We have an extensive range of Dailee Lady incontinence pads that span from 195mL up to 1000mL absorbency and are ideal for light bladder leakage. With an innovative ultra-dry core for fast-acting absorbency and leak barriers for a last line of defence, you will feel safe and secure going about your day. They’re dermatologically tested and latex-free so you can assure they’re gentle on your skin, and their slimline fit means they’re discreet to wear. And with odour-locking technology, rest assured you’ll feel fresh between changes.

For women with a higher absorbency need, you can try our range of pull-up pants. With 1200mL and 1700mL absorbency options, these pants are designed for those with a higher level of urinary incontinence (and some faecal incontinence). The soft, latex-free material makes for a comfortable fit and the Patented Magical Tube technology allows for fast-acting absorbency for optimum dryness between changes. Although they have a higher level of absorbency, these pants don’t compromise on comfort and are an ultra-slim fit for maximum discrection.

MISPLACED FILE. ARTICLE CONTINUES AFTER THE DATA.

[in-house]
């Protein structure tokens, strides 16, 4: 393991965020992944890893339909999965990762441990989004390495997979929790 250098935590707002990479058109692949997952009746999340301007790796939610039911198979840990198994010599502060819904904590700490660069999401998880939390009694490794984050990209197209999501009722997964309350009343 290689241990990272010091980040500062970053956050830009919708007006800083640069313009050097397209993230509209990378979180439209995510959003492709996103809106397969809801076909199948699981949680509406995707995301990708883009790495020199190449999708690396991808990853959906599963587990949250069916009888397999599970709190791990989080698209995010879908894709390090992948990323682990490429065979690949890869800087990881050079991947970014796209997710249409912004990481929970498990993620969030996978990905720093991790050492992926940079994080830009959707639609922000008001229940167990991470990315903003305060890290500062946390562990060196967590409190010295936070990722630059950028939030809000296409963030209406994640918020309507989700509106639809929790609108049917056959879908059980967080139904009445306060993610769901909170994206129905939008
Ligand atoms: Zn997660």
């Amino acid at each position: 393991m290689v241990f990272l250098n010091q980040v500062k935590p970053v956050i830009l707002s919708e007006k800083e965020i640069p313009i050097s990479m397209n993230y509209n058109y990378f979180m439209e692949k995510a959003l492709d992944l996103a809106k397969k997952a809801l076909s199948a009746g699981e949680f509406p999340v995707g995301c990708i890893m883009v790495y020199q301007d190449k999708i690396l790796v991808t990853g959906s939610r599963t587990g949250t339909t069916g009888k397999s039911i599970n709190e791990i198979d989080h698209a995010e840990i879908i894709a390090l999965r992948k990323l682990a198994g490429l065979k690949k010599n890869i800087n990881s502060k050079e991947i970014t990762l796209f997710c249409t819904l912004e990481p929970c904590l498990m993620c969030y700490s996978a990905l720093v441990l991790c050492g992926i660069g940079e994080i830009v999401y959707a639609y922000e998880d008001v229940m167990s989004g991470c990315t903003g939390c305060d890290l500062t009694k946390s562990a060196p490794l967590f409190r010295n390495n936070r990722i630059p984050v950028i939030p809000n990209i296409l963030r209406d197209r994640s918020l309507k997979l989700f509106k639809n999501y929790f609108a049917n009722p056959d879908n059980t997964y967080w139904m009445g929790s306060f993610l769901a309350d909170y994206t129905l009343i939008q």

If you want added protection and peace of mind, you can also take a look at our range of both disposable bed and furniture protectors.

If you’re not sure which incontinence product is best for your needs, don’t worry, our simple Help Me Choose quiz will suggest your best-suited products based on the answers you provide!

And if you need any extra support, don’t hesitate to contact us and speak to our incredible team of knowledgeable product specialists. We’re here to help.